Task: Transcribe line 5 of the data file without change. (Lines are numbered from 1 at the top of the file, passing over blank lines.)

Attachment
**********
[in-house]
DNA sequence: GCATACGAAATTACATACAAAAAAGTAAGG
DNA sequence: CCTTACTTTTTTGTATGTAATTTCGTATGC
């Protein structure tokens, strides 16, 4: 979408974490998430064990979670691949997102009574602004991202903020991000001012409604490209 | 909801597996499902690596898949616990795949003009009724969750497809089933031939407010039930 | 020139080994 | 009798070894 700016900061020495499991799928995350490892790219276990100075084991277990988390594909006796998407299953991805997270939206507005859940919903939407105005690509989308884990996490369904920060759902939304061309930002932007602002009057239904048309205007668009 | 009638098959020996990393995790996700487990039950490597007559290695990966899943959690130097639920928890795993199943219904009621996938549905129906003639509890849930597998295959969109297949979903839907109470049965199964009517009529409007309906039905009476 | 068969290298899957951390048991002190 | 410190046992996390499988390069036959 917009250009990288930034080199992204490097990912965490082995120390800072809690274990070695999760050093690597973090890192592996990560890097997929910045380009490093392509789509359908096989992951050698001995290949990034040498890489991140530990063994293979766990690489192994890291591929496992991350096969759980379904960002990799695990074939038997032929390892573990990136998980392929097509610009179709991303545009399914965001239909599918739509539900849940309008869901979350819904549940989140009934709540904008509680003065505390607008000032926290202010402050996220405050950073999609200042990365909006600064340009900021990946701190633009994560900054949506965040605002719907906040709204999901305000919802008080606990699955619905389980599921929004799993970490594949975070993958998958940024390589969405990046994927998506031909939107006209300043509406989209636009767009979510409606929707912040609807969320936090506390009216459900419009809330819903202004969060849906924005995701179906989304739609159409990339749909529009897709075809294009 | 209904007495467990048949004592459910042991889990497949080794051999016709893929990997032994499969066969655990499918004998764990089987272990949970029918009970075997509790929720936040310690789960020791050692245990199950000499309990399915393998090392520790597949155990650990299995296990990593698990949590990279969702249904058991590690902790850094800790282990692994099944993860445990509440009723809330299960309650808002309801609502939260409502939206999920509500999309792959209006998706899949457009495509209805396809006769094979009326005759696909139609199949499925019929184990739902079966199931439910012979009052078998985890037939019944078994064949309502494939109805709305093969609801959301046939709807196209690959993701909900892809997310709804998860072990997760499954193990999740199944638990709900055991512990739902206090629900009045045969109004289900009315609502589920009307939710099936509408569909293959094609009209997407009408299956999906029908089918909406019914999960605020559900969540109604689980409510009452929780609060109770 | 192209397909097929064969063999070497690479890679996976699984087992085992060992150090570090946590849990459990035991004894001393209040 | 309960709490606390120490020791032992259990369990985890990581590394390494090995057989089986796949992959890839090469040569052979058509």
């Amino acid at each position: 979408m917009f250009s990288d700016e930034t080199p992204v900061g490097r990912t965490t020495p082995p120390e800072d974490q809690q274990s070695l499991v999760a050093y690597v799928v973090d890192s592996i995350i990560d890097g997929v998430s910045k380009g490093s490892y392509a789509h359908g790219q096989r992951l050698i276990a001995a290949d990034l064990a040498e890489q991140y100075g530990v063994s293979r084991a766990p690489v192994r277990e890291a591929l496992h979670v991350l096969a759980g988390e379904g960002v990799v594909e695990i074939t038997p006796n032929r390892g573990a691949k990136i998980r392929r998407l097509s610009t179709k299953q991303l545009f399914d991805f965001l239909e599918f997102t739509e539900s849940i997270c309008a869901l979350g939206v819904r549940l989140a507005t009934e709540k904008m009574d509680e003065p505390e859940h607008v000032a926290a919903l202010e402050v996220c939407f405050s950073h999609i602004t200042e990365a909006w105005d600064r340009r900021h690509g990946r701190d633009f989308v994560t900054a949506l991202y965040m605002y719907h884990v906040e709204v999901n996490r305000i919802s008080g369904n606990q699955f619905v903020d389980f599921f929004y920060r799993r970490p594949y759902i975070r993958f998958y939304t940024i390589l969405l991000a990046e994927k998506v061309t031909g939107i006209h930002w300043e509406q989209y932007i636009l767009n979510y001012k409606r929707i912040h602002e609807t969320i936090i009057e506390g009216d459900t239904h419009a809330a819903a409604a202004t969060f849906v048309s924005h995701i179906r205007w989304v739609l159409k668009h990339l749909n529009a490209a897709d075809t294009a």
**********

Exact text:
């Amino acid at each position: 979408m917009f250009s990288d700016e930034t080199p992204v900061g490097r990912t965490t020495p082995p120390e800072d974490q809690q274990s070695l499991v999760a050093y690597v799928v973090d890192s592996i995350i990560d890097g997929v998430s910045k380009g490093s490892y392509a789509h359908g790219q096989r992951l050698i276990a001995a290949d990034l064990a040498e890489q991140y100075g530990v063994s293979r084991a766990p690489v192994r277990e890291a591929l496992h979670v991350l096969a759980g988390e379904g960002v990799v594909e695990i074939t038997p006796n032929r390892g573990a691949k990136i998980r392929r998407l097509s610009t179709k299953q991303l545009f399914d991805f965001l239909e599918f997102t739509e539900s849940i997270c309008a869901l979350g939206v819904r549940l989140a507005t009934e709540k904008m009574d509680e003065p505390e859940h607008v000032a926290a919903l202010e402050v996220c939407f405050s950073h999609i602004t200042e990365a909006w105005d600064r340009r900021h690509g990946r701190d633009f989308v994560t900054a949506l991202y965040m605002y719907h884990v906040e709204v999901n996490r305000i919802s008080g369904n606990q699955f619905v903020d389980f599921f929004y920060r799993r970490p594949y759902i975070r993958f998958y939304t940024i390589l969405l991000a990046e994927k998506v061309t031909g939107i006209h930002w300043e509406q989209y932007i636009l767009n979510y001012k409606r929707i912040h602002e609807t969320i936090i009057e506390g009216d459900t239904h419009a809330a819903a409604a202004t969060f849906v048309s924005h995701i179906r205007w989304v739609l159409k668009h990339l749909n529009a490209a897709d075809t294009a």